I hesitated a bit to write this post, because I don’t want to seem like I’m claiming to be some kind of expert on parenting or family travel. I’m not at all! I have one child and she’s barely a year old. But we did fly quite a bit with her as a baby – six plane trips in her first year, including a solo jaunt just me and her to Hawaii – and I wanted to share some lessons I learned along the way.
1. Don’t be afraid to go when they’re very young. So many people told me that travel is a breeze with young infants, and it’s really true. A lot of things change around 6 months that can make travel more complicated – babies start eating solid foods (so you have to pack food, unless you’re sure you can find suitable food at your destination), they get more mobile and want to be rolling or crawling instead of sitting still in a car seat, and they get on a more set nap schedule, which can mean meltdowns if they miss naps. Flying is by no means impossible later on, but I didn’t fully appreciate how easy it was during the immobile, sleep-around-the-clock months.
2. Consider buying a seat – even if your child can fly free. It’s pretty rare to buy a really young baby their own seat, since they fly free in a parents’ lap and most babies who aren’t yet crawling are very happy being held for extended periods of time (it’s more common – though still not universal – to buy squirmy crawlers and toddlers under 2 their own seats). But it’s safer to have a child of any age in their own seat. And I found that the time period before about 8 months was actually when we got the most bang for our buck from the separate seat, because when our daughter still fit comfortably in her bucket-style infant car seat, she fell asleep so easily in it – leaving us completely free to do whatever we wanted (I even read a book once!).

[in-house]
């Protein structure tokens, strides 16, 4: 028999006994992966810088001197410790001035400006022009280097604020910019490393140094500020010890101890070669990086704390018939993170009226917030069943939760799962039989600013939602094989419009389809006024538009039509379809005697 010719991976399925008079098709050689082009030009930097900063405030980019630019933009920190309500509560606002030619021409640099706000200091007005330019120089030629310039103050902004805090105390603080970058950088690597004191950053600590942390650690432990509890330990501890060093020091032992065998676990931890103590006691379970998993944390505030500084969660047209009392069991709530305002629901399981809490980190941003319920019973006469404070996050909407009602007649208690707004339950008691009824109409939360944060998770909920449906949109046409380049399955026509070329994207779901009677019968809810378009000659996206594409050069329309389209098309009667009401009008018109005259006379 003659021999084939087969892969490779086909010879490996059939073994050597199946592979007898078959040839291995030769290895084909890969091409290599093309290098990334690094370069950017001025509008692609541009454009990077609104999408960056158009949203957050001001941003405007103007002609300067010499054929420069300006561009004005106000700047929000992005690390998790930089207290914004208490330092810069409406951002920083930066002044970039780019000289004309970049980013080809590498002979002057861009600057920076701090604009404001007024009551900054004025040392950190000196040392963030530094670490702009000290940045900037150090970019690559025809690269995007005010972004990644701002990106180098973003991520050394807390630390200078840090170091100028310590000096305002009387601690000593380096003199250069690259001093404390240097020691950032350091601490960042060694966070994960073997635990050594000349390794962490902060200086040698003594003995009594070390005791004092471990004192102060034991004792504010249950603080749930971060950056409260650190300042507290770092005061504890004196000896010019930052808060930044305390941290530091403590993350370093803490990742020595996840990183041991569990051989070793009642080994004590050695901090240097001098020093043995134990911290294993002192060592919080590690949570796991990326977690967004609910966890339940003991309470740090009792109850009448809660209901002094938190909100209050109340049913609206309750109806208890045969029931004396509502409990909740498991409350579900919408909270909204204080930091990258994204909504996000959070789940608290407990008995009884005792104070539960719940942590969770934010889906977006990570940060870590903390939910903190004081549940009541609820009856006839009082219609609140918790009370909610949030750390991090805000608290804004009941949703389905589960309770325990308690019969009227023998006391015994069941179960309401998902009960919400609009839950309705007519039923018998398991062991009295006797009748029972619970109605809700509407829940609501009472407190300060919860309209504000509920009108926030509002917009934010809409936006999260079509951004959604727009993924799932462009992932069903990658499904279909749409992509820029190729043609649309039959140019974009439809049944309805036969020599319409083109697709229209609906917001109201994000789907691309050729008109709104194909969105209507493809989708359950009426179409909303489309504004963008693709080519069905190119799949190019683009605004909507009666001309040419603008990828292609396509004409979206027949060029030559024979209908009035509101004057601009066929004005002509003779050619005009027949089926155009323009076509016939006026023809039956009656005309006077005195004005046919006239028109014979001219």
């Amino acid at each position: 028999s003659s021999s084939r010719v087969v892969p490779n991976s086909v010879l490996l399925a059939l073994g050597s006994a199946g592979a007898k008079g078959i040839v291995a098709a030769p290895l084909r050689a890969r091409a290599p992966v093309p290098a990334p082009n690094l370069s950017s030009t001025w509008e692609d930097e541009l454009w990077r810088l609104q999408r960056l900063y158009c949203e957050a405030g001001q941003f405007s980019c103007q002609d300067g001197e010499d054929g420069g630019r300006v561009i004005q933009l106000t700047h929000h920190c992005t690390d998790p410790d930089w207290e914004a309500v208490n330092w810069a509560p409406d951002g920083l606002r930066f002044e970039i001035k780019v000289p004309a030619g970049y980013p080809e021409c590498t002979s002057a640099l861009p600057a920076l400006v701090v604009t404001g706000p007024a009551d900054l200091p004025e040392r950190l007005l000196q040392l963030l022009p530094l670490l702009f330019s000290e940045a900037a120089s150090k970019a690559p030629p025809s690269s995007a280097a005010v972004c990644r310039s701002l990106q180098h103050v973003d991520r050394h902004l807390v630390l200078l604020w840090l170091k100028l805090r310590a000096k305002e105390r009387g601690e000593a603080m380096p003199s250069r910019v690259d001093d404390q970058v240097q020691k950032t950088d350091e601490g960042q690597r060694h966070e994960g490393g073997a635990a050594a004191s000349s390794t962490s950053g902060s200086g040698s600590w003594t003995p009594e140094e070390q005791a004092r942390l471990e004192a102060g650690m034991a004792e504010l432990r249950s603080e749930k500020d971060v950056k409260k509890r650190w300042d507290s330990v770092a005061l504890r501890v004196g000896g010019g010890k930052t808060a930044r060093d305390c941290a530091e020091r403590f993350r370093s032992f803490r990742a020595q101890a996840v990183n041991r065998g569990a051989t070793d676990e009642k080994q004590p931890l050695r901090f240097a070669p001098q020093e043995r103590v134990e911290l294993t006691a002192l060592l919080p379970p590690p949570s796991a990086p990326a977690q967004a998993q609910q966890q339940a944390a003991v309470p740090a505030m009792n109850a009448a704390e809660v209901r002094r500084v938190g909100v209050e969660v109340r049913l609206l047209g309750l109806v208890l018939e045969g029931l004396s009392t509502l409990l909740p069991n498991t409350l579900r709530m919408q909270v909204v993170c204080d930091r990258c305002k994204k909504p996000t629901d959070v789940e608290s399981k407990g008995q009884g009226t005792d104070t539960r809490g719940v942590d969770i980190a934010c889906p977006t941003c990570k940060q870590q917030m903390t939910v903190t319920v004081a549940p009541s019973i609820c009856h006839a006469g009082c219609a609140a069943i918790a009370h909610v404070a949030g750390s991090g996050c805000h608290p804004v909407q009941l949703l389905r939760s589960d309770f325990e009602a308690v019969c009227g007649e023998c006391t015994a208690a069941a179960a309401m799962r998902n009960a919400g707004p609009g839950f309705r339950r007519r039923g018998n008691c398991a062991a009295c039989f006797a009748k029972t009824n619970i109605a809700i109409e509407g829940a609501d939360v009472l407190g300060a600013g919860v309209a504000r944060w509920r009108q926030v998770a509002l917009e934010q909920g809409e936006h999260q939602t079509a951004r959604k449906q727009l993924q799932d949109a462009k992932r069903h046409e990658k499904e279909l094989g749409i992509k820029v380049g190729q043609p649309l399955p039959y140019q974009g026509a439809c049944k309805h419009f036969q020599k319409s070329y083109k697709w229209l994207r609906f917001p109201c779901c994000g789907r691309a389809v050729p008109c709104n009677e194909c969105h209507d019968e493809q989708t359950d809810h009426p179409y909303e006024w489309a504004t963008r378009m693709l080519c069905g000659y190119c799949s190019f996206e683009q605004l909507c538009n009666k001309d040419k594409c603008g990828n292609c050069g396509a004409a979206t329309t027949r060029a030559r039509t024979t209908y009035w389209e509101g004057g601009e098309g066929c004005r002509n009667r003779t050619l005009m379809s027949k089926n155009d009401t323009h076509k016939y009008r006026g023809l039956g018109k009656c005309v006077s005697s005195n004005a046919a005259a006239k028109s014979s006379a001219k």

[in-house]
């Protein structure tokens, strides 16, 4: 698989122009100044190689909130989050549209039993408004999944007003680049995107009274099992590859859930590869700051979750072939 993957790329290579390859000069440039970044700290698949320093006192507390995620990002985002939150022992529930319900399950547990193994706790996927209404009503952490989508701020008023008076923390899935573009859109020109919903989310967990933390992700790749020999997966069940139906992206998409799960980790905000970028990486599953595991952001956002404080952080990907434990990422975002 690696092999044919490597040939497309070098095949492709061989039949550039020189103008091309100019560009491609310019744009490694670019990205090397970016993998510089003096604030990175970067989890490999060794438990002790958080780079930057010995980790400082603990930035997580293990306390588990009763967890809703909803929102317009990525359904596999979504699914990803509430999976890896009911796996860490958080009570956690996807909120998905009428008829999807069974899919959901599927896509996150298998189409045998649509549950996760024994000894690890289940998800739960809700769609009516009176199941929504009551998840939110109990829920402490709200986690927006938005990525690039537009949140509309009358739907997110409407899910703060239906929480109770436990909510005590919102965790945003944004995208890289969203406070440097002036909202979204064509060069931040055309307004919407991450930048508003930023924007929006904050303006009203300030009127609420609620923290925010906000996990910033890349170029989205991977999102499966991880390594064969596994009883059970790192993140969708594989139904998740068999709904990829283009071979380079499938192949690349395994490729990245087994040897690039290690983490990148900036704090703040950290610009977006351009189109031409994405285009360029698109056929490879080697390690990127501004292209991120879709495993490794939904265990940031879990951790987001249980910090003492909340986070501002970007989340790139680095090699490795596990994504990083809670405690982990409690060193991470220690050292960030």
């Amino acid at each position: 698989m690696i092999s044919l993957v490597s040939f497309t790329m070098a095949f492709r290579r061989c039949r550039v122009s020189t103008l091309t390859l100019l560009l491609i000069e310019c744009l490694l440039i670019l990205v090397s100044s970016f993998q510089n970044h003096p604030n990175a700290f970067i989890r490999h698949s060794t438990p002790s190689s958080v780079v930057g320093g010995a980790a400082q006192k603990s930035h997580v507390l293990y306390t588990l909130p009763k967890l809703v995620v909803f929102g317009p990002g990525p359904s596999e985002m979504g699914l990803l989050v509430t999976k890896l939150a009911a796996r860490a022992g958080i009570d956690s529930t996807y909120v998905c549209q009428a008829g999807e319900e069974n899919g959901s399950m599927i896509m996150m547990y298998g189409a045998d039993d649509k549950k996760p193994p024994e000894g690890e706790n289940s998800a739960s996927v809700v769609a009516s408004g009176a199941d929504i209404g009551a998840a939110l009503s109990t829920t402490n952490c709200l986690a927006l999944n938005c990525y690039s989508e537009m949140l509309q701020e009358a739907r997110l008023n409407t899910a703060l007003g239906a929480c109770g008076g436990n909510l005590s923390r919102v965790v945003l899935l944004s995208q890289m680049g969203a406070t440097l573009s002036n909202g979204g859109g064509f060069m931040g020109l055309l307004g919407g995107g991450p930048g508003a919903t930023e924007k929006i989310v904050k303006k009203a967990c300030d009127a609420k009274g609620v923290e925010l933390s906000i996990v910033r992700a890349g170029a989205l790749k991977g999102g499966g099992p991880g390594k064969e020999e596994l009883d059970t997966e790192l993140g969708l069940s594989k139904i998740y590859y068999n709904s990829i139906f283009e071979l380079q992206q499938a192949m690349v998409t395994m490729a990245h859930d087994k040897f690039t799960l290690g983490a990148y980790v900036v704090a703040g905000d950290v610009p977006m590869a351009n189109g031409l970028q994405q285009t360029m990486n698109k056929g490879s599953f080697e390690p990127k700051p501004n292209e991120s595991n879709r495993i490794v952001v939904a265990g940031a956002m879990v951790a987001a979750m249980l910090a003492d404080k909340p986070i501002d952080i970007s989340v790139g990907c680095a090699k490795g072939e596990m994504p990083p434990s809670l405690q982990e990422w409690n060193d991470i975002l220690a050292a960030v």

3. Put more thought into the itinerary. Before I had a baby, I didn’t worry much about the times of my flights. I just wanted to get to my destination as cheaply and efficiently as possible. Now, I do my absolute best to minimize the disruption to her schedule. I’ll do anything to avoid an overnight flight and we always try to book mid-morning or later departures for a good night of rest at home before we leave. We also prioritize non-stop flights much more than we did before, since every layover is a chance for a missed connection and a much longer journey.
4. Don’t overpack. I remember our first flight with our daughter, I filled my diaper bag with toys, books and teething rings. I even left my beloved DSLR at home so I could bring all that baby stuff! And it was totally unnecessary; she just wanted to play with us and random objects she found on the plane (the plastic safety briefing card has been a perennial favorite). Of course, there are some essentials you should make sure to have with you – diapers, wipes, a pacifier if your baby takes one, a change of clothes, snacks for older babies that are eating solid foods, maybe one favorite lovey. But don’t go crazy packing entertainment for the flight. As all parents know, babies are entertained by the most mundane objects and planes are filled with people who will want to smile and wave at your little one!